What concerns me is that many, perhaps most, contemporary Christians (at least in America) seem to be basing their beliefs about life after death on these shows and books.  I have even met evangelical Christians who seem to base their beliefs about life after death on movies like What Dreams May Come (starring Robin Williams).  One thing seems almost universal among these stories–that death is a friend and, especially if you’re a Christian (or for non-Christians just a good person), where you go immediately after bodily death is the fullness of “heaven” with pearly gates, streets paved with gold, God sitting on a throne, etc., etc.  (Of course the details vary.  My point is not about the details.)

The theological problem here is twofold and the two aspects are closely related.  First, very little sound biblical teaching is being carried out in many Christian churches about death and life after death.  For example, the Bible does NOT portray death as a friend but as the “last enemy.”  People are being allowed, if not encouraged, to base their personal views on stories read or seen on TV or in movies.  Funeral sermons are being adjusted to fit these folk religious visions of life after death.  (For example, “Our dearly departed loved on has flown from this shell in which he lived for seventy years and is now in heaven with all the saints surrounding God’s throne worshiping him forever and ever.”)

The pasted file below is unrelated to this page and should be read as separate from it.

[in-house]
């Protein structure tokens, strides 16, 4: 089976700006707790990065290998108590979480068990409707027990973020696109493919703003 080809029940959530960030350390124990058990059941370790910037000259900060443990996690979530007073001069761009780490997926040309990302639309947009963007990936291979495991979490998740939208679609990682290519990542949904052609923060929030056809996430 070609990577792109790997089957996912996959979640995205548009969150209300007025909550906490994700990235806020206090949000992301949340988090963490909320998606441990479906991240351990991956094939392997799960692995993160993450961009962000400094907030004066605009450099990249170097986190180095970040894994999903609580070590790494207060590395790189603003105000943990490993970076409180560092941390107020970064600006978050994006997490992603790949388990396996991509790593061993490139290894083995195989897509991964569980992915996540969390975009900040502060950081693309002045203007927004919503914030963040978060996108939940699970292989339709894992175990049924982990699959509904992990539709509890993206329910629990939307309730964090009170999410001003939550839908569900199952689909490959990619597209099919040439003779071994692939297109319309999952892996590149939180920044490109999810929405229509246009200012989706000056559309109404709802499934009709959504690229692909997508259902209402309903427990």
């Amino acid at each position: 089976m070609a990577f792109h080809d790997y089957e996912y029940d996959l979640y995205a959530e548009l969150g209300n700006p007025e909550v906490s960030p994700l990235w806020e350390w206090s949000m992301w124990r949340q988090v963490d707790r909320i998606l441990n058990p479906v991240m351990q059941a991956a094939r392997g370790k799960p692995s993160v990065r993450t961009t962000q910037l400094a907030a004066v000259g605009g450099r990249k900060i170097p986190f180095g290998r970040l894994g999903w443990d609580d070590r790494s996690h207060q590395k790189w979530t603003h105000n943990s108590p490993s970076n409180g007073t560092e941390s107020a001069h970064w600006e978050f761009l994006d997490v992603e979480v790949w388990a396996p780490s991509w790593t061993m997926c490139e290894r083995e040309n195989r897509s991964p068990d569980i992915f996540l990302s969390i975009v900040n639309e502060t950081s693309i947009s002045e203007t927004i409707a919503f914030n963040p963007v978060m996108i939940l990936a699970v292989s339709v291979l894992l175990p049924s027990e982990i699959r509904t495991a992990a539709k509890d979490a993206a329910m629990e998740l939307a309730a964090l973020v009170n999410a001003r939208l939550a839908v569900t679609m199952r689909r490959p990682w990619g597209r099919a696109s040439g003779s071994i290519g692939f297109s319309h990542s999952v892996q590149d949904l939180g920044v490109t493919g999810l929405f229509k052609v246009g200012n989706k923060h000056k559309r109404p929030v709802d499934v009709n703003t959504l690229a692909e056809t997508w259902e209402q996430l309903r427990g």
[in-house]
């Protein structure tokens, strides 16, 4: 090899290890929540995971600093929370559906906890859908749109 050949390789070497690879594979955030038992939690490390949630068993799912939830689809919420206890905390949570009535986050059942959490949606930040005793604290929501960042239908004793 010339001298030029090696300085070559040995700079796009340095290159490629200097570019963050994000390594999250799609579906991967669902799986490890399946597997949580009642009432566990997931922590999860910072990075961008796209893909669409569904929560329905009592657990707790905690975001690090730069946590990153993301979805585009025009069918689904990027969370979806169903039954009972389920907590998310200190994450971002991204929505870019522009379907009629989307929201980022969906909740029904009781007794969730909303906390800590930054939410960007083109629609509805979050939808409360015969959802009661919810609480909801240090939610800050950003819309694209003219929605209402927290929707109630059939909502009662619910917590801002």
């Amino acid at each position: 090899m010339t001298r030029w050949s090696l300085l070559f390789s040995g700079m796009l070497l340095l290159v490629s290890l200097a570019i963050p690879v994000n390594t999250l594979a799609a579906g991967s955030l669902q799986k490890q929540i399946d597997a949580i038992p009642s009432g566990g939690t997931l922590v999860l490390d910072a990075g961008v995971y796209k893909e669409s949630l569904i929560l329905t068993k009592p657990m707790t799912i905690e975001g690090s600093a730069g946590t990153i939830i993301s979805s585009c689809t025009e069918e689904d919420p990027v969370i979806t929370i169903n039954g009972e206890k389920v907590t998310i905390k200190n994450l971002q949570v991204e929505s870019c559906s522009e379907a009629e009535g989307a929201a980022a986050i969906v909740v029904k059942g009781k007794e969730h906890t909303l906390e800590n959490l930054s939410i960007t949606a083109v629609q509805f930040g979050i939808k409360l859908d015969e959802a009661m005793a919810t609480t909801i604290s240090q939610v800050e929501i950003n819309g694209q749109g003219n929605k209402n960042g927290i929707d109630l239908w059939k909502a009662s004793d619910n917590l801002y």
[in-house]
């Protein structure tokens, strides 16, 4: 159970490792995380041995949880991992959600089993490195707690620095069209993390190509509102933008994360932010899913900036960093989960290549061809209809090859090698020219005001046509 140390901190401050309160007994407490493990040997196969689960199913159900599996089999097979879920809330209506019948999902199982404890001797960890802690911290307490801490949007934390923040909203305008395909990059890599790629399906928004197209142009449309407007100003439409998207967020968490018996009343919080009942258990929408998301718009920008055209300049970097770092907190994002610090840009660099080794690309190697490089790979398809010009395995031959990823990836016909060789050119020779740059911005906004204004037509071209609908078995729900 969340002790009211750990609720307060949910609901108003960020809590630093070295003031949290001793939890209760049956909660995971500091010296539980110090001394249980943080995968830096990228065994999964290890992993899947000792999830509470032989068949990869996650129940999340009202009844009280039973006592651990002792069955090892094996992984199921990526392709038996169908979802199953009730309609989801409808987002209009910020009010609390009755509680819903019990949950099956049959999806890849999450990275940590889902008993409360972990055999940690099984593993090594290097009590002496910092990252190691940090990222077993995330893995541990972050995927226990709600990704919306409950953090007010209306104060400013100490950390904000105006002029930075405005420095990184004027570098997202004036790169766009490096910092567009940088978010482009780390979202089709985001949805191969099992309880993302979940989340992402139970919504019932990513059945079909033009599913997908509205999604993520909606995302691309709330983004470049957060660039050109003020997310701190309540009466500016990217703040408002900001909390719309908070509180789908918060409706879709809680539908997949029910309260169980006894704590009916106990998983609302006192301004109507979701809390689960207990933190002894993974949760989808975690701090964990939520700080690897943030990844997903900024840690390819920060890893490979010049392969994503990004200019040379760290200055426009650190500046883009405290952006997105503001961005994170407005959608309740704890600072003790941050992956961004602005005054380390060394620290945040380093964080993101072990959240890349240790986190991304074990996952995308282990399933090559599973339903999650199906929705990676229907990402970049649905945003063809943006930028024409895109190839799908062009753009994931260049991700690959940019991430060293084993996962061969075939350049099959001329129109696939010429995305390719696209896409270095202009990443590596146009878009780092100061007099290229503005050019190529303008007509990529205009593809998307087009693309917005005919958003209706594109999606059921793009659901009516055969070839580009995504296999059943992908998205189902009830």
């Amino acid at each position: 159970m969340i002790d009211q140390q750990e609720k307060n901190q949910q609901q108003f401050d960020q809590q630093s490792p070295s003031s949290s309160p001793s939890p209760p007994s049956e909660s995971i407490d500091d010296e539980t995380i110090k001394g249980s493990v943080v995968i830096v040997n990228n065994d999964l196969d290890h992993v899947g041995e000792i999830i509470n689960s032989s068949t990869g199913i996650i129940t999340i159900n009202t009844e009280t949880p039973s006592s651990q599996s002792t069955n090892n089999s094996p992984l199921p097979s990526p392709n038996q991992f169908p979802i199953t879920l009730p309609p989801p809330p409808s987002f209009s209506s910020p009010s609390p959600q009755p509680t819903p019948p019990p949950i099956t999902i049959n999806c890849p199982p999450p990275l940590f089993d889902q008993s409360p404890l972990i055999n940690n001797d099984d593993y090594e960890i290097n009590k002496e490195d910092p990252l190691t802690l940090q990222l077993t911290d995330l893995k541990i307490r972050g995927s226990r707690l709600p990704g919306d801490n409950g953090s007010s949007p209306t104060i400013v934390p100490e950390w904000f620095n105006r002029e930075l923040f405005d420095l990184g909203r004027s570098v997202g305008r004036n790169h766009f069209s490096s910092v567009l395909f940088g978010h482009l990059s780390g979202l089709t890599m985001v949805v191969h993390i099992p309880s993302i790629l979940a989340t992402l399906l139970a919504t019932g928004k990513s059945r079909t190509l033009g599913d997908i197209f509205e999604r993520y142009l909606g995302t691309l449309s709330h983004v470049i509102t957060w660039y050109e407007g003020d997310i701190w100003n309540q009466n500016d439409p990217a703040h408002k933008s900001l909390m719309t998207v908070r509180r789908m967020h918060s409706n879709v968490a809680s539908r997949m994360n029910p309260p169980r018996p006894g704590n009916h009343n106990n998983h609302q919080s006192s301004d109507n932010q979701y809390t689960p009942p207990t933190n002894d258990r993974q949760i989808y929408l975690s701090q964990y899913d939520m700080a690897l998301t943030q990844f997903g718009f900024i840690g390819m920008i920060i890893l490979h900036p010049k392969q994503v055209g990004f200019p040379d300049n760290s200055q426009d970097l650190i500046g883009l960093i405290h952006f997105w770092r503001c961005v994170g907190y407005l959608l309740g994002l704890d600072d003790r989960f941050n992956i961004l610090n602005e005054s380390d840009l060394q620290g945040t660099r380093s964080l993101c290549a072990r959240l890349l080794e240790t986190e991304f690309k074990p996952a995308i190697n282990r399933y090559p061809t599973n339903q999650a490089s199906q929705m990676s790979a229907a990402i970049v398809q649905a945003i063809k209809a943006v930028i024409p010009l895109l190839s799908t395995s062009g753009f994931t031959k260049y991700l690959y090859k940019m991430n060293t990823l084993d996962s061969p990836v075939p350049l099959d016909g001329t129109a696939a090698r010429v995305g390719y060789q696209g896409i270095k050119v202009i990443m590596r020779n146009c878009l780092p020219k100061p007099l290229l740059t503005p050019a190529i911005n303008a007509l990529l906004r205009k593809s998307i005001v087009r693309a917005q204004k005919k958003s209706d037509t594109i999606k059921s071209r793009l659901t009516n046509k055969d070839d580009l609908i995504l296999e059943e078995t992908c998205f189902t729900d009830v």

Second, these folk religious beliefs about life after death come into conflict with Scripture and Christian tradition (and few seem to care!).  I’ve taught theology to mostly Christian students (raised in Christian churches and homes) for almost 30 years now and I can confidently say there is one biblical and traditional doctrine that has almost disappeared among them and their families.  (I find this to be true when I teach about this subject to adult Sunday School classes as well.)  That doctrine is called “the intermediate state.”

In my next post here I will lay out the biblical bases for this doctrine.

I am finding that most American Christians think that when a person dies he or she goes immediately to “heaven” in a conscious, disembodied state to remain there forever with the Lord.  People equate “paradise” with “heaven” (as the “new heaven and new earth”) and conflate the two.  There is little or no understanding of the future resurrection, judgment, new creation, etc.  These biblical images and concepts are simply drawn forward into life after death so that all the “dead in Christ” are believed to be already experiencing the fullness of heavenly redeemed existence.

I propose the reason for this is that people do not generally like to think of their deceased loved ones as in some vague intermediate state called “paradise” awaiting the fullness of heaven.  They want immediate gratification for their deceased loved ones; they want them to be enjoying all that heaven offers and Jesus promised right away.  The result is that the New Testament blessed hope of resurrection of both the individual’s body and of creation itself (Romans 8) has dwindled away.  What has replaced it is a gnostic-like belief in the body as a prison of the spirit and of salvation as release from bodily existence.

To be continued…